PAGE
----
The highlight of the Chicago Wolves’ season has to be this; after rumors that Rocky Thompson was talking with the Toronto Maple Leafs about a potential assistant coaching job, he is set to return to the Wolves in 2019-20. Arguably the best coach in the AHL, Thompson has coached the Wolves to first place in the AHL’s Central Division both years he’s been head coach and took them from a first-round exit his first season to the Calder Cup Final in his second.
Aside from Thompson, though, there appears to be a lot of turnover heading into the season. Daniel Carr, the AHL’s most valuable player last season, headed to Nashville (and perhaps the interdivisional rival Milwaukee Admirals). T.J. Tynan, who led the Wolves in assists each of the last two seasons, moved on to the Colorado Avalanche’s system. Tomas Hyka went to the KHL. Brandon Pirri probably isn’t (and likely shouldn’t be) going back to Chicago this season, even though he remains with the Vegas Golden Knights.
Still, key veterans like Curtis McKenzie, Gage Quinney and goaltender Oscar Dansk remain. Keegan Kolesar, although young, has seen improvement over the past two years and should be a crucial figure for the Wolves this season, even as he should see his first taste of the NHL.
But it’s the young players the Chicago Wolves will bring in this season that should make it exciting. Besides the likelihood of keeping one of Zach Whitecloud or Nic Hague as their primary defensemen, there’s a chance Cody Glass plays long-term in the AHL this season. Other Vegas prospects like Jonas Rondbjerg, Jake Leschyshyn, Lucas Elvenes and Ben Jones all figure to get their first taste of AHL hockey.
Dylan Coghlan, a crucial member of the Wolves’ power play last season, should get a promotion to the top pairing if either Hague or Whitecloud make the Knights’ lineup. Jake Bischoff will continue to be a fixture in the Wolves’ penalty kill, and the Wolves could add Jimmy Schuldt to their top four as well.
The Wolves also lost goaltender Maxime Lagace, but the Golden Knights added Garret Sparks to their system, who may compete with Dansk for the starting gig. The last time Sparks played full time in the AHL, he had a .936 save percentage in 43 games, much better than Lagace’s .905 that same year (or his .914 last season).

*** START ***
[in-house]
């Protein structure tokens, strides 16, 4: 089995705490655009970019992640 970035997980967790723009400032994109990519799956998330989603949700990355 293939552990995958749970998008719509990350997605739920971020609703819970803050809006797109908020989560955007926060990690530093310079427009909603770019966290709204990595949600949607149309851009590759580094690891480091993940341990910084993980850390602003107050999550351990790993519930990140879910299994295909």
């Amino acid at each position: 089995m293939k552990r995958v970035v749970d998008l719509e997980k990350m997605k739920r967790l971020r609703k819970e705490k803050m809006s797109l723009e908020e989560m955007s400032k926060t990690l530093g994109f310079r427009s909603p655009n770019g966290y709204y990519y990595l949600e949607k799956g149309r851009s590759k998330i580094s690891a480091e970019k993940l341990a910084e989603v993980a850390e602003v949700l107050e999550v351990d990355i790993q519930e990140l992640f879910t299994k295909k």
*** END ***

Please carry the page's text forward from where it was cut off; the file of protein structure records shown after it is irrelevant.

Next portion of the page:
The Wolves also added two members of the team they lost to in the Calder Cup Final. The Charlotte Checkers’ former captain Patrick Brown should be a good influence in the Wolves’ locker room this season and Nicolas Roy was acquired in exchange for Erik Haula. Roy had 15 points in the AHL playoffs for Charlotte, and Brown had 5-5—10 in 11 games.
That’s in addition to recent signings like Tyrell Goulbourne, formerly of the Philadelphia Flyers’ system, and Marcus Kallionkieli at forward and veterans Brett Lernout and Jaycob Megna on defense.
With a massive amount of turnaround — of the 31 players who played at least five games with the Wolves in the regular season last year, only 10 are sure to be back — the team will do only as well as their young talent does. But perhaps no one is better suited to lead that young talent than Thompson, who’s had young Wolves teams in both of his years as Chicago’s bench boss.
It’s too early to project a lineup, but a rough sketch has Glass as the first line center and Hague as the first defenseman. If both start the year in the AHL, it’s safe to assume they’ll do so in positions to succeed. Both of them were critical in the Wolves’ run through the playoffs and will be given every opportunity in the regular season.